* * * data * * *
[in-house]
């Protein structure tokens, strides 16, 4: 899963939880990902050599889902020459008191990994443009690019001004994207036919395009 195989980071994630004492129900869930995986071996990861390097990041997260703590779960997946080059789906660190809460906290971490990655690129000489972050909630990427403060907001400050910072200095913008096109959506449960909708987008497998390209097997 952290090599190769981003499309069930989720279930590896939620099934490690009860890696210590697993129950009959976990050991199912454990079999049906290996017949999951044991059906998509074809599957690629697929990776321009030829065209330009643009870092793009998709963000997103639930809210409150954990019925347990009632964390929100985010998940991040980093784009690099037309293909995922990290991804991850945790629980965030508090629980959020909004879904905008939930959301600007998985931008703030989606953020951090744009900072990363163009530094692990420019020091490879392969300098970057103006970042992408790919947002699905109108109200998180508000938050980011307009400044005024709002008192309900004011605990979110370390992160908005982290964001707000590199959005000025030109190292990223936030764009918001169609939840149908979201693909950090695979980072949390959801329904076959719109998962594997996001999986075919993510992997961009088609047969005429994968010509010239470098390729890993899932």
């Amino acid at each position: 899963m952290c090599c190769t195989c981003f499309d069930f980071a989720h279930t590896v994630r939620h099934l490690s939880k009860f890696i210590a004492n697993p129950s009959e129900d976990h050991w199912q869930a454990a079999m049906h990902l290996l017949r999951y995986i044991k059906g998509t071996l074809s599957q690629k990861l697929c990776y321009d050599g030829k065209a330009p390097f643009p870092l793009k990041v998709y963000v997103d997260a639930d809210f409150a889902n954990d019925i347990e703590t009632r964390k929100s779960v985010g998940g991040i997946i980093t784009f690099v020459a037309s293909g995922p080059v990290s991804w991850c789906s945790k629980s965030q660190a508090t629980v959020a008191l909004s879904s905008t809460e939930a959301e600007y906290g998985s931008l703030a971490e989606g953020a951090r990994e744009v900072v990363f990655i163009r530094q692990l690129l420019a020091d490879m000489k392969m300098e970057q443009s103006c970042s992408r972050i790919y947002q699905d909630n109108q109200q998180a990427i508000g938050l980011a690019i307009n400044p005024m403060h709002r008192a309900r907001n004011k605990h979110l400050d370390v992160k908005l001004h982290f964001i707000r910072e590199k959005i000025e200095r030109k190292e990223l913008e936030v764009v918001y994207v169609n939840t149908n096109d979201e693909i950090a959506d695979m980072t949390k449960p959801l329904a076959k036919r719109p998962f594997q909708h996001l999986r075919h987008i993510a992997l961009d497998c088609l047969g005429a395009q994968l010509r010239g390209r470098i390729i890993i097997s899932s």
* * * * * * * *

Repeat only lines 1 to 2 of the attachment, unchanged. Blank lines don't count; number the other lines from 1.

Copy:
[in-house]
């Protein structure tokens, strides 16, 4: 899963939880990902050599889902020459008191990994443009690019001004994207036919395009 195989980071994630004492129900869930995986071996990861390097990041997260703590779960997946080059789906660190809460906290971490990655690129000489972050909630990427403060907001400050910072200095913008096109959506449960909708987008497998390209097997 952290090599190769981003499309069930989720279930590896939620099934490690009860890696210590697993129950009959976990050991199912454990079999049906290996017949999951044991059906998509074809599957690629697929990776321009030829065209330009643009870092793009998709963000997103639930809210409150954990019925347990009632964390929100985010998940991040980093784009690099037309293909995922990290991804991850945790629980965030508090629980959020909004879904905008939930959301600007998985931008703030989606953020951090744009900072990363163009530094692990420019020091490879392969300098970057103006970042992408790919947002699905109108109200998180508000938050980011307009400044005024709002008192309900004011605990979110370390992160908005982290964001707000590199959005000025030109190292990223936030764009918001169609939840149908979201693909950090695979980072949390959801329904076959719109998962594997996001999986075919993510992997961009088609047969005429994968010509010239470098390729890993899932």